All produce from our family potato business originally went out by ship from Portmahomack. I have one photo of two ships in Portmahomack harbour taken between 30th May - 1st June 1934 which, according to harbour records, was the only time these two ships were in the harbour together. The Argentum (95 tons) is in the inner harbour unloading 178 tons of coal and in the outer harbour the S.S. Edenside (147 tons) is loading up with 156 tons of potatoes.
For my 50th birthday Ken Birks painted a water colour version of the scene. I said to Ken that that's our potatoes in carts - well it could have been our potatoes, as well as lots of other farms' potatoes too. It was a shuttle service with coal getting unloaded and the ships returning south with potatoes, all transported by horse and cart.
My father, William O. Gordon, was still sending potatoes by ship from Portmahomack until 1950. They went down to Wisbech in Cambridgeshire and up the River Nene to the same buyers we are dealing with today, the Hartley's. One year a big storm started with our year's supply of seed potatoes on board and the ship could not sail for two weeks; my father hardly slept worrying about his potatoes! That's when he must have decided to send potatoes by rail from Fearn Station instead.
All the farmers and local businesses owned the harbour trust and it was about this time it was wound up as more and more stuff was going by rail, not dependant on tides and weather. Also there were more lorries, which were able to carry bigger loads, but some farms still delivered by tractor and trailer to Fearn Station.
The railway wagons could take either 10 tons of seed potatoes or 11 tons of ware (eating) potatoes. This translated into either 200 hessian bags of seed potatoes, or 440 paper bags of ware potatoes, which had to be manhandled into each wagon. They were stacked to the roof.
Nearly all the farms were producing potatoes and they all came to Fearn station to get loaded into wagons by hand. It was hard work, but nice on a calm sunny day and not so nice if windy. The wind, full of dried potato dust and hessian bag hairs would blow into your side of the wagon.
When it became frosty the wagons had to be lined with paper stapled on to the wooden sides and floor. The bags were loaded on to a bed of straw with more straw against the paper lining as it was loaded, and once the wagon was full, straw was placed over the top of the bags to help keep frost out. The station staff would organise the papering of the wagons with big rolls of brown paper and, once loaded, they would put labels in a clip below the floor level of the wagon to say what was on board and where it was to go - all recorded by hand, and given to the guard on the goods train.
Later the train would come to pick up the wagons. If you got a nice driver he would gently push against the wagons and they would be coupled to the engine with the empty ones left uncoupled at the back, if you had not finished filling them all. If you had the impatient type he would ram up against the wagons and, if you had not finished loading, all your stacked bags would end up in a heap and would all have to be pulled out and then rebuilt. We got wise to this and when it was an impatient driver you would rush and fill the wagons with bales of straw to keep the bags stacked together, then shut the doors.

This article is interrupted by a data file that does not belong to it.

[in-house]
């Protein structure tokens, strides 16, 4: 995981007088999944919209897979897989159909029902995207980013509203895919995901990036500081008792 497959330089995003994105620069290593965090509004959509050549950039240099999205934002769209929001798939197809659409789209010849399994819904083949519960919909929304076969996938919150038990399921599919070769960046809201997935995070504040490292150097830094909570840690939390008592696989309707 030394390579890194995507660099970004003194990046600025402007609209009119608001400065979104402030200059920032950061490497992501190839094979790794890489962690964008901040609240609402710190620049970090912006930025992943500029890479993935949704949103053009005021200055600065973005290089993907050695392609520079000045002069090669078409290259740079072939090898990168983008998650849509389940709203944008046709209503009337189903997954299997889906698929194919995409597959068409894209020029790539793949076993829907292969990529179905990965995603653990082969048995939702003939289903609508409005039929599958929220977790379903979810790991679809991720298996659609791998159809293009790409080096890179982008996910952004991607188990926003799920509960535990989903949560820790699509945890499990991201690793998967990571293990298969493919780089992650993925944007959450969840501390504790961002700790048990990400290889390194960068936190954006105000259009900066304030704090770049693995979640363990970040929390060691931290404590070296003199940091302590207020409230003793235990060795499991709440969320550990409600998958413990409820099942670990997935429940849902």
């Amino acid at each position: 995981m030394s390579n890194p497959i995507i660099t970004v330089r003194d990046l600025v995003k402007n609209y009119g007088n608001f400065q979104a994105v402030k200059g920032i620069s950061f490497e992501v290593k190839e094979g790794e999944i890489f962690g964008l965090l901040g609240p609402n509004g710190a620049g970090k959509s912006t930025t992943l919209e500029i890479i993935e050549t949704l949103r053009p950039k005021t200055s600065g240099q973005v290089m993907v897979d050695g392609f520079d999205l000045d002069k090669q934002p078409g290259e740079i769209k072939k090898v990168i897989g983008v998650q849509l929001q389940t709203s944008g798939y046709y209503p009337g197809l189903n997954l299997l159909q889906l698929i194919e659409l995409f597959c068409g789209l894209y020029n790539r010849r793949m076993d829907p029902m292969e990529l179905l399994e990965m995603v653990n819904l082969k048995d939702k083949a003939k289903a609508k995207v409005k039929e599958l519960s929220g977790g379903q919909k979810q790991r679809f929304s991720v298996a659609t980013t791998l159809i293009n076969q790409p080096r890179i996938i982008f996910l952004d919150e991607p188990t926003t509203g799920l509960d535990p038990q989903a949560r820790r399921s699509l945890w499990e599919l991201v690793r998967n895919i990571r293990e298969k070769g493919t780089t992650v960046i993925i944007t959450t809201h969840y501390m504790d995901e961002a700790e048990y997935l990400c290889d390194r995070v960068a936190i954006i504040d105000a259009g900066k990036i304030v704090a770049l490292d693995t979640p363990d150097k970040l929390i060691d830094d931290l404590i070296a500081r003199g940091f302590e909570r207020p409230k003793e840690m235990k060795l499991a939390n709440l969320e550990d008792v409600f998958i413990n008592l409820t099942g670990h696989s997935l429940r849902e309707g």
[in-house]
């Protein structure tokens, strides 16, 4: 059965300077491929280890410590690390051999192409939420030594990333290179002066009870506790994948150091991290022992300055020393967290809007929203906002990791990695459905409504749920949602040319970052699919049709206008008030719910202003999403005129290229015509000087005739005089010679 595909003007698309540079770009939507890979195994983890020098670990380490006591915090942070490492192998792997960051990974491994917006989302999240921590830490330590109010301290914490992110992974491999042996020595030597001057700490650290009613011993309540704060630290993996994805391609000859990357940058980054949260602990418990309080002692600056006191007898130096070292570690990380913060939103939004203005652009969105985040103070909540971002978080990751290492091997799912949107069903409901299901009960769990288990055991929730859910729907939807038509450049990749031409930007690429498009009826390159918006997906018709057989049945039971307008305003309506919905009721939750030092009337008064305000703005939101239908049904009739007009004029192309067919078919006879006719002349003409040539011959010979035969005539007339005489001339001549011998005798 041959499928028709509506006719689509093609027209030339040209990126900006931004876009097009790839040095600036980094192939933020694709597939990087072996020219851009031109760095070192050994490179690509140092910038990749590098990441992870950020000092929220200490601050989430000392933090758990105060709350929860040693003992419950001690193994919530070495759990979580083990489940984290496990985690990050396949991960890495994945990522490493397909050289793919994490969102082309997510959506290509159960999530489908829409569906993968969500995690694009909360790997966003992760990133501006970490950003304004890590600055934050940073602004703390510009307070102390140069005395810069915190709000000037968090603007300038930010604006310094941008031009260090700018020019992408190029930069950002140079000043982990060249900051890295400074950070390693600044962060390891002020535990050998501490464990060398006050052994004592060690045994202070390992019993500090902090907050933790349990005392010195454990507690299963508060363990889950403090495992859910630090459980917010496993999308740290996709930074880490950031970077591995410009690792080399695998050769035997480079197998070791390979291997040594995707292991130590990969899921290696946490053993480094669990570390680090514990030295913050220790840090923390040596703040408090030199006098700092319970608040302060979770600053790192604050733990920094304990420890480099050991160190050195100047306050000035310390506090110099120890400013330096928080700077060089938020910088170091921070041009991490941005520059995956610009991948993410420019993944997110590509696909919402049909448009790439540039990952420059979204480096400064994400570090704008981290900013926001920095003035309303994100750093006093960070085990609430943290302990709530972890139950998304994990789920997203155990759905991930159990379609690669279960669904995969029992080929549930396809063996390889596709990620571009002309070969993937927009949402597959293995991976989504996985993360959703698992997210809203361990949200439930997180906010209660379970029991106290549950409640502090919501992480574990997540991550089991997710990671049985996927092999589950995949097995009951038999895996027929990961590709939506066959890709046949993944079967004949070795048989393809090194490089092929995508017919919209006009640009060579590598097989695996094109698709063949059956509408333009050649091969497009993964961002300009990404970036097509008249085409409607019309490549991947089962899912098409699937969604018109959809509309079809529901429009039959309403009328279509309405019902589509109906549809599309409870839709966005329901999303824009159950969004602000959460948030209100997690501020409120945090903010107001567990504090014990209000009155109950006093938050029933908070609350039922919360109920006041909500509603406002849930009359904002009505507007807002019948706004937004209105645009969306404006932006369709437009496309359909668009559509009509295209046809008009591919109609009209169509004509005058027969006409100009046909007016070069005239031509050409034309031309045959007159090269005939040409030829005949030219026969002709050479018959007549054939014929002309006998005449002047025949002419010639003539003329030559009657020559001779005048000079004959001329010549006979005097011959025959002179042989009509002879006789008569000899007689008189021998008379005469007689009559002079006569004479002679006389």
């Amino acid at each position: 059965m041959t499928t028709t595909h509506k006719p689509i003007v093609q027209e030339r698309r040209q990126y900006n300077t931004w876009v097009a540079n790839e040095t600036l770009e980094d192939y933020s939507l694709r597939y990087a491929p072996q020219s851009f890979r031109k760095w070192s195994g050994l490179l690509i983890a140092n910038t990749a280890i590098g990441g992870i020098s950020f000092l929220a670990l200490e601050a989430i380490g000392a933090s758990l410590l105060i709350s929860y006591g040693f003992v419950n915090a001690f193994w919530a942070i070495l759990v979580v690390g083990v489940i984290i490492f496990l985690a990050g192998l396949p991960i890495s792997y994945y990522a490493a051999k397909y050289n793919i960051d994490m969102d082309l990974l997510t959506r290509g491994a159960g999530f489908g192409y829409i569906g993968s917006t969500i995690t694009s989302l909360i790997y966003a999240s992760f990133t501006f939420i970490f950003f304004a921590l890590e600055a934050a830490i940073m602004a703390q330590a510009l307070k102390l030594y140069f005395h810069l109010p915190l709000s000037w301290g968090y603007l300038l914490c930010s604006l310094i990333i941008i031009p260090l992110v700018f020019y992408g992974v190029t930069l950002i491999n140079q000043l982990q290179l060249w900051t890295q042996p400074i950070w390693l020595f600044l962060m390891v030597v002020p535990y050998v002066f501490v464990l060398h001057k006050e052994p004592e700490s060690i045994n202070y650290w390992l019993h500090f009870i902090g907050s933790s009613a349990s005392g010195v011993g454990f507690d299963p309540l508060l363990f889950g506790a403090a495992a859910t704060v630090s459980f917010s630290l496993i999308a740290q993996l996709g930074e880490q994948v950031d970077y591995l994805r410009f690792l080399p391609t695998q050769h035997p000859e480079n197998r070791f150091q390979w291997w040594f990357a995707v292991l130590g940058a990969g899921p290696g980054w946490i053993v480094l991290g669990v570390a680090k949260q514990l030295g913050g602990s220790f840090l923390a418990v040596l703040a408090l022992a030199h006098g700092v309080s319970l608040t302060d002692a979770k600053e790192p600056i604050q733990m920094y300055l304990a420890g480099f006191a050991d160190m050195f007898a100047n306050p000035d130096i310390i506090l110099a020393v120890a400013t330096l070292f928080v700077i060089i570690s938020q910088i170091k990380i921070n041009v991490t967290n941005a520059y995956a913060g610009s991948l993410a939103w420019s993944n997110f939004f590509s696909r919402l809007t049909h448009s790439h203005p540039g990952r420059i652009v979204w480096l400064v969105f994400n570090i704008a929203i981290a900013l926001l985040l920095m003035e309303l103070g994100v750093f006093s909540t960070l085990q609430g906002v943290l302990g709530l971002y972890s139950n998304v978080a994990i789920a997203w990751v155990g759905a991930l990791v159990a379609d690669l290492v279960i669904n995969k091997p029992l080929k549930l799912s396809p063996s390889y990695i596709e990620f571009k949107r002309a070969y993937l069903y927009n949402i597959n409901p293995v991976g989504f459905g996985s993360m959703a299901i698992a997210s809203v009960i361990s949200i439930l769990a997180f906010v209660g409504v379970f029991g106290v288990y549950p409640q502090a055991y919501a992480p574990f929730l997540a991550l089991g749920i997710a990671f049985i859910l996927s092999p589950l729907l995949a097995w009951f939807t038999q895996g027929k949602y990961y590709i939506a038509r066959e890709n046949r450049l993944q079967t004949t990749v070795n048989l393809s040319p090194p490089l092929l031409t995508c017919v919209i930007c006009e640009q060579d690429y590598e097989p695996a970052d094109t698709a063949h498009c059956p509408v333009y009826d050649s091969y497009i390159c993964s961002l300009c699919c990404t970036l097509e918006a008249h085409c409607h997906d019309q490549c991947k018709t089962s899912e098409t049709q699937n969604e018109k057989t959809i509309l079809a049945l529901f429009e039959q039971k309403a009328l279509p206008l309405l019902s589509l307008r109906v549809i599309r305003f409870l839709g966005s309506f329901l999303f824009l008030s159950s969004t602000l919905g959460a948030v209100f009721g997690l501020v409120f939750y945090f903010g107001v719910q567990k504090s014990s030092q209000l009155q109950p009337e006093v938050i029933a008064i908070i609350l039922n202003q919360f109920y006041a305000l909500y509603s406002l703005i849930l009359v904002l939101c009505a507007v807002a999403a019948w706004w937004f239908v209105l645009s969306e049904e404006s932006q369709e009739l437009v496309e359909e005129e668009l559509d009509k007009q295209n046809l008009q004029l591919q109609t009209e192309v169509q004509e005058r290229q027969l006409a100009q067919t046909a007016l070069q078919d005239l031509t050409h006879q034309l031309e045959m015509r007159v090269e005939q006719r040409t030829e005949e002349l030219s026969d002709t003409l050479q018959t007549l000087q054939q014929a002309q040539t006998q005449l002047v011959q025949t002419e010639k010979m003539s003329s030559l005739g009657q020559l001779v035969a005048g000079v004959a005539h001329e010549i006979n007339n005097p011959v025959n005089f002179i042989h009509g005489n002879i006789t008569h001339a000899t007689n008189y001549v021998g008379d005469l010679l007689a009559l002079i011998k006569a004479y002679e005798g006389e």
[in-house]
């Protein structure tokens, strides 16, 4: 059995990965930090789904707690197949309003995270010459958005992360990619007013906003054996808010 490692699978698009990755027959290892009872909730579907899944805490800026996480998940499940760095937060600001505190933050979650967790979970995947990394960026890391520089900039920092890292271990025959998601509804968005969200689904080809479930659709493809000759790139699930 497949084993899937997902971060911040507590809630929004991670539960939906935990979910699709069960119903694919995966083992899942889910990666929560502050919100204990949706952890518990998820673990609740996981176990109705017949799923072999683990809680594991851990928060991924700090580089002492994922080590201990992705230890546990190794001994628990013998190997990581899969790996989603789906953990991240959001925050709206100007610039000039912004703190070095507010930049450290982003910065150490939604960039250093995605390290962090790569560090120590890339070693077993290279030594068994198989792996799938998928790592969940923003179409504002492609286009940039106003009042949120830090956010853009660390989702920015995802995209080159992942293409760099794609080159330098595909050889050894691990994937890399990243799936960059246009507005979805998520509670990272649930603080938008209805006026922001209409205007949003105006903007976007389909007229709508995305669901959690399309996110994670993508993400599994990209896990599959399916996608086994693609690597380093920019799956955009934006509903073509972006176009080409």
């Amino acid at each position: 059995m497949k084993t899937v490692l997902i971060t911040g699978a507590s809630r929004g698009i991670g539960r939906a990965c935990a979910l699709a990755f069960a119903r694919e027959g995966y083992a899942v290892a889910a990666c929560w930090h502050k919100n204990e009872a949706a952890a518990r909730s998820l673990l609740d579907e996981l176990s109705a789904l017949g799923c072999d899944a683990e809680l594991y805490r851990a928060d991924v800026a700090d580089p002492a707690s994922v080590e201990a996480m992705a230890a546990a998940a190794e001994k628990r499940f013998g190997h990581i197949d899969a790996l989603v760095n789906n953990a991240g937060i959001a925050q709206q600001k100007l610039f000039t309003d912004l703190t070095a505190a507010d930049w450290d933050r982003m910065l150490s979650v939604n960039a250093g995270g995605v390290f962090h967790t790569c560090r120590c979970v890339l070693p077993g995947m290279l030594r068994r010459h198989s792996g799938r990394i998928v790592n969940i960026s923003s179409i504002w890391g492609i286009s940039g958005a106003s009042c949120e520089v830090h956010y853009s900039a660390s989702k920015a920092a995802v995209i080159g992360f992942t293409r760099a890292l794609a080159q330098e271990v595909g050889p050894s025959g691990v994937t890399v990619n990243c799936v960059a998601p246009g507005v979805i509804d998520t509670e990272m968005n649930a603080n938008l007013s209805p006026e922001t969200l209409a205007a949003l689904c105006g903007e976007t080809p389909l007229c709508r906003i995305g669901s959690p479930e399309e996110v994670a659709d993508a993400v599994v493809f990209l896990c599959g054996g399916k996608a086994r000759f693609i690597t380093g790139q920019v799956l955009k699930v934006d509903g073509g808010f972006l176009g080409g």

After the necessary shunting, the guard would climb back on board to his nice cosy stove in the brake van and the train would head off.
I remember we arrived at the station one morning to discover the wagons had not been pushed into the siding far enough. We had to drive across the rails with a forklift, release the train brake and use the forklift to push the wagons into the siding so we could load them.
There was one really nice man at Fearn station called Willie Black, a real character, always quick with old stories which I loved to hear, and the different jobs he did on the railways over the years. The one story I always remember him telling me was when the Far North Line was blocked with huge drifts in Caithness and the far north was cut off from supplies or food by rail or sea. Two big steam engines with a snow plough in front came north from Inverness, Willie got on at Tain and they hit the mile long snow drifts at 50-60 miles an hour slicing through them to open the line once more. We are very fortunate we do not get these big snow storms now.
We next started putting potato bags on pallets and roping then on, and then we got bigger wagons that could take pallets or boxes of potatoes loaded by forklift for one customer, but they still had to be lined with straw and paper in case of frost.
Then the railways came out with a brand new wagon, VGA 28 tons, with fantastic long metal doors and sealed. We were the first to get them but then other firms found out about them and demanded them, so the following year we had the old wagons again.
My father must have traded 70,000 tons by rail during his lifetime as a potato merchant. Once his brother, John O. Gordon of Balmuchy died, he merchanted all his potatoes as well, so it was a huge undertaking and a lot of organising.
With the end of 'wagonload freight', lorries took over the transport of all our potatoes. For a while the railways did organise a haulier to pick up potatoes and take them to the railhead at Elgin, from where they travelled south to be delivered to the farmer. Then the Ness Railway Viaduct in Inverness got washed away in a flood and we never went back to the rail again.